Wednesday 16 October 2019

How this tangled web unravelled for CRC chiefs

PAC members 'gobsmacked' and incredulous as the CRC bombshells continued to drop, writes Lise Hand

Brian Conlon, the former chief of the Central Remedial Clinic arriving for the Dail Public Accounts meeting at Leinster House yesterday. Photo: Tom Burke

Lise Hand

JOHN Deasy visibly struggled for a phrase to express how he felt about the extraordinary revelations which he and his fellow members of the Public Accounts Committee were hearing from the two men sitting across the room.

"What we're dealing with is a pretty twisted web. I think we're just clipping the tip of the iceberg," the Fine Gael deputy eventually concluded.

Sometimes the loudest bombshells detonate in the quietest of rooms. There had been absolute hush in Committee Room One earlier while the bespectacled chap from the HSE calmly demolished the wall of silence which had been meticulously constructed around the financial activities of the CRC.

Barry O'Brien, the HSE's national director for human resources, read from a letter which finally laid out the astonishing extent of the top-up payments to the former chief of the CRC Paul Kiely.

Last December, politicians and public alike were aghast to discover that the former boss had received a €200,000 pay-off when he stepped down, and that his salary and those of other executives in the agency had been topped up with money taken from charitable funds.

But now it transpired that this lump sum was indeed the tip of one particular iceberg. For the letter sent to HSE boss Tony O'Brien by John Cregan, the interim administrator appointed to sort out the complex financial affairs of the CRC, revealed a far more stunning reality.

Barry O'Brien enumerated aloud the true extent of Mr Kiely's retirement package, which amounted to a total of €742,000. "The payments to Mr Kiely could not have been made by the CRC if the €700,000 had not been received from the Friends and Supporters," he read.

Some details of this letter had appeared in the media that morning -- nonetheless the shock which rippled through the room was genuine, as opposed to the faux outrage which is all too often deployed by politicians looking to land a blow on the other side.

The shock rapidly turned to anger as the deputies tried to grapple with this twist in the already tangled tale. And all attention was on the man in the hot-seat, Paul Kiely's successor, ex-chief executive Brian Conlan who had resigned from his post in December.

It was the committee's first chance to grill Mr Conlan as he had not attended the previous PAC session in December when the top-up revelations came to light. The former CEO explained that at that time he had been on his honeymoon.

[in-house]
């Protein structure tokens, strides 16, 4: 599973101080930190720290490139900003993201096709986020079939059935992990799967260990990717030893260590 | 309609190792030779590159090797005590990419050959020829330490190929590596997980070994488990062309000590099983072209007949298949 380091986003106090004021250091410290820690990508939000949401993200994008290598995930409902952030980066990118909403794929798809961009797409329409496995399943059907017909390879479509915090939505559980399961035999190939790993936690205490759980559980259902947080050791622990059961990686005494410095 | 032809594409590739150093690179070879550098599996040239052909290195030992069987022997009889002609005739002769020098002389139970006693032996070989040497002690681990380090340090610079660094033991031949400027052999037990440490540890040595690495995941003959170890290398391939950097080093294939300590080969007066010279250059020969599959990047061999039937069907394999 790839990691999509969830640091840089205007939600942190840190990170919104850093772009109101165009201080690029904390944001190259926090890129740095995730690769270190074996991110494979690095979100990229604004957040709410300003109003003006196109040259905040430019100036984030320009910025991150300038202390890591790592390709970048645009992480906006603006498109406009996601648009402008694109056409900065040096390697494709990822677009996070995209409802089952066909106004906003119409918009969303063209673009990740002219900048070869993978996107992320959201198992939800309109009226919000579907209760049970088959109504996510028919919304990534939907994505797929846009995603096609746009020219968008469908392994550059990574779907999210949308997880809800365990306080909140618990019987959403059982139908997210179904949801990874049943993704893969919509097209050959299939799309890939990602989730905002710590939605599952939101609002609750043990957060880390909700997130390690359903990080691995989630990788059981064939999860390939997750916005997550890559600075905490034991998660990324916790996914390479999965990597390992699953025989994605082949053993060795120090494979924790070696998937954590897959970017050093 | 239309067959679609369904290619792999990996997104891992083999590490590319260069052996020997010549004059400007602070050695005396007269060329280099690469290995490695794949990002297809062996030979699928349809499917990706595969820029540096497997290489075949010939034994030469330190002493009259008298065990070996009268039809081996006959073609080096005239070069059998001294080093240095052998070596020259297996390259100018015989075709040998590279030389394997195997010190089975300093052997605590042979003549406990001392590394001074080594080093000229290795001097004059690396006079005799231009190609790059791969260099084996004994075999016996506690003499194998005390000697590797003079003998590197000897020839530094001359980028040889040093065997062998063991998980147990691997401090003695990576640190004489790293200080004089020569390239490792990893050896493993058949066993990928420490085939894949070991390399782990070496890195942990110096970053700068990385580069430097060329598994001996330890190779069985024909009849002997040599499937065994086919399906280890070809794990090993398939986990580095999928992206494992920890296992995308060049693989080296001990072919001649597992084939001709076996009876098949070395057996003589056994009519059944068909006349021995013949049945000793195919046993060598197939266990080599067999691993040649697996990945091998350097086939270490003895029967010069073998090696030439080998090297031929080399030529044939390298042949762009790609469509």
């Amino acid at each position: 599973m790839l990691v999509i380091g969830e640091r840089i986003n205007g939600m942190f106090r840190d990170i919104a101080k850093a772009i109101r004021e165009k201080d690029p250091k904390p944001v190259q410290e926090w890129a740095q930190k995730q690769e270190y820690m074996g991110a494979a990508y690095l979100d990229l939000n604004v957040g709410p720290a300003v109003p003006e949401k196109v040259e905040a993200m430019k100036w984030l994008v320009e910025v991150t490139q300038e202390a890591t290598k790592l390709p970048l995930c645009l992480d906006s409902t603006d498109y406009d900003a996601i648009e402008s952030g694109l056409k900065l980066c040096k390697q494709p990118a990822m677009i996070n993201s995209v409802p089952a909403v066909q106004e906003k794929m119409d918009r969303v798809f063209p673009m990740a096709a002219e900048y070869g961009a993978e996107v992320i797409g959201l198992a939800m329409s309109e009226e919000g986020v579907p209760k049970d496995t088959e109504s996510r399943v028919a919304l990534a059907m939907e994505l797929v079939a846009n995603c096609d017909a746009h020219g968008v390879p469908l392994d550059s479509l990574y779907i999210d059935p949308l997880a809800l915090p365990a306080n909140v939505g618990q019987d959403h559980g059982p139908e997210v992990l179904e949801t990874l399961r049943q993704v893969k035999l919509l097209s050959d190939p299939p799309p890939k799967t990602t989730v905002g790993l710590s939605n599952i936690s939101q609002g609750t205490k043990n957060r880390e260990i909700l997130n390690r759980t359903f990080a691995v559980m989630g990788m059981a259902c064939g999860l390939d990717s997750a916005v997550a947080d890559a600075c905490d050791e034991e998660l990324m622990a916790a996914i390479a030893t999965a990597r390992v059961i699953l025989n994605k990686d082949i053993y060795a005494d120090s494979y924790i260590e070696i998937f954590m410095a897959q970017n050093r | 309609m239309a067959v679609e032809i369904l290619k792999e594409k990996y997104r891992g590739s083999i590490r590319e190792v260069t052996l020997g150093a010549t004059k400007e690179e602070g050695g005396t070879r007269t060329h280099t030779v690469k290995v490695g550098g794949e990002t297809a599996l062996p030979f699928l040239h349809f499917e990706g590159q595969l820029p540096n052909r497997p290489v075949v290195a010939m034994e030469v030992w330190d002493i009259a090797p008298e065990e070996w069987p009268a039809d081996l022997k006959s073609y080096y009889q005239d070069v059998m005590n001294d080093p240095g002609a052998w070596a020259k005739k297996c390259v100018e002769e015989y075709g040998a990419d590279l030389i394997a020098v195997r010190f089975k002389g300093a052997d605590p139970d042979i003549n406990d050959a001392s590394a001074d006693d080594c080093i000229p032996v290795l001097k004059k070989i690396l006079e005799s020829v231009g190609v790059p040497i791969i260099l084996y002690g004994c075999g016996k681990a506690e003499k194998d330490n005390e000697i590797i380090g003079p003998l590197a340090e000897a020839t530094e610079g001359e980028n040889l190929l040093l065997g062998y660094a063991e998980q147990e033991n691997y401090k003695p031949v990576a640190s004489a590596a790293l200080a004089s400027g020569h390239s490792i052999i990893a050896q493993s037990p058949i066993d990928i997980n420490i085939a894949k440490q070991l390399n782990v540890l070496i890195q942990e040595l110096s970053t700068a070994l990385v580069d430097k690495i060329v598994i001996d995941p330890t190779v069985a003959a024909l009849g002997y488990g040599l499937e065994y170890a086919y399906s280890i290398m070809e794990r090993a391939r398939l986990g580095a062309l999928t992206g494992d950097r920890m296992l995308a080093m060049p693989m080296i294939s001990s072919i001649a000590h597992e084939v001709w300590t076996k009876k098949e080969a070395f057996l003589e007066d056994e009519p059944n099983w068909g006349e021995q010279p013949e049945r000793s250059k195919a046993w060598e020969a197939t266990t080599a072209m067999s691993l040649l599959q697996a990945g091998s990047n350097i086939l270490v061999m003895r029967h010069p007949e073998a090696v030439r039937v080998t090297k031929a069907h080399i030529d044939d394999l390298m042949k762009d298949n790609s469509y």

What followed on from the reading of the letter was a low-key but intense battle, as question after question was hurled at Mr Conlan.

But on many occasions, Mr Conlan was unable to help with the deputies' inquiries. He had not been present at the special meeting of the board which was held last March to sign off on Mr Kiely's retirement package, because he had been out of the country.

And no, he hadn't read the minutes of that meeting on his return. Nor was he sure when he had heard that Mr Kiely was stepping down, but he was sure that he hadn't known before it was announced at the special meeting. And this committee was the first time that he had heard the figure of €700,000.

The committee were openly sceptical about how such an experienced executive could have been aware of so little.

"I was new to the job. I was trying to find my feet," explained Mr Conlan.

However the scepticism soon hardened to outright disbelief when the minutes of the meeting on March 25, 2013, were circulated.

Eyebrows shot up all around the room as the deputies exchanged looks of incredulity.

Fine Gael's Simon Harris was close to scornful. "A man blindfolded on a galloping horse would have been more aware of what was going on," he remarked. "Did you not scan the minutes and think, 'Jesus, God, Paul's getting a lot of money there, isn't he?'"

But Brian hadn't, even though the minutes stated that he and a colleague had already met with a recruitment firm to discuss options for a replacement.

Simon wanted to know if Mr Conlan would apologise. The former CRC head paused. "If I have done anything wrong, I certainly will apologise. In all of my eight years as member of the board, coinciding with my eight years as CEO of the Mater Hospital, I did my level best to spread myself as much as I could, to attend board meetings and play the role I was supposed to play," he replied.

The frustration in the room was tangible. The Cregan letter had stated that there was no mention of any "donation" of €700,000 in the minutes of the Friends and Supporters of the CRC.

Words like "misleading", "disingenuous", "falsification" were flung by the members at Mr Conlan.

An irate John Deasy demanded to know what the HSE planned to do about these revelations. When the "full facts" were known, the HSE may have to "involve another statutory agency," replied Mr O'Brien.

And what statutory agency would that be? "It may be necessary to seek the assistance of the Garda Siochana," he stated.

The drip-drip of information was threatening to turn into a flood. Shane Ross had acquired all sorts of details of "exotic" trips taken by CRC employees around the globe -- Nashville, Buenos Aires, Vancouver and that destination beloved of Irish organisations funded by the taxpayer, Orlando in Florida.

By the end of the three-and-a-half-hour session, Mr Conlan looked drained. The committee were -- as Shane Ross put it -- "gobsmacked".

But CRC's wall of silence has been breached, and everyone in the room was left with the conviction that lots more revelations will tumble through now.

It's a twisted web, alright. But it certainly isn't pretty.

Irish Independent

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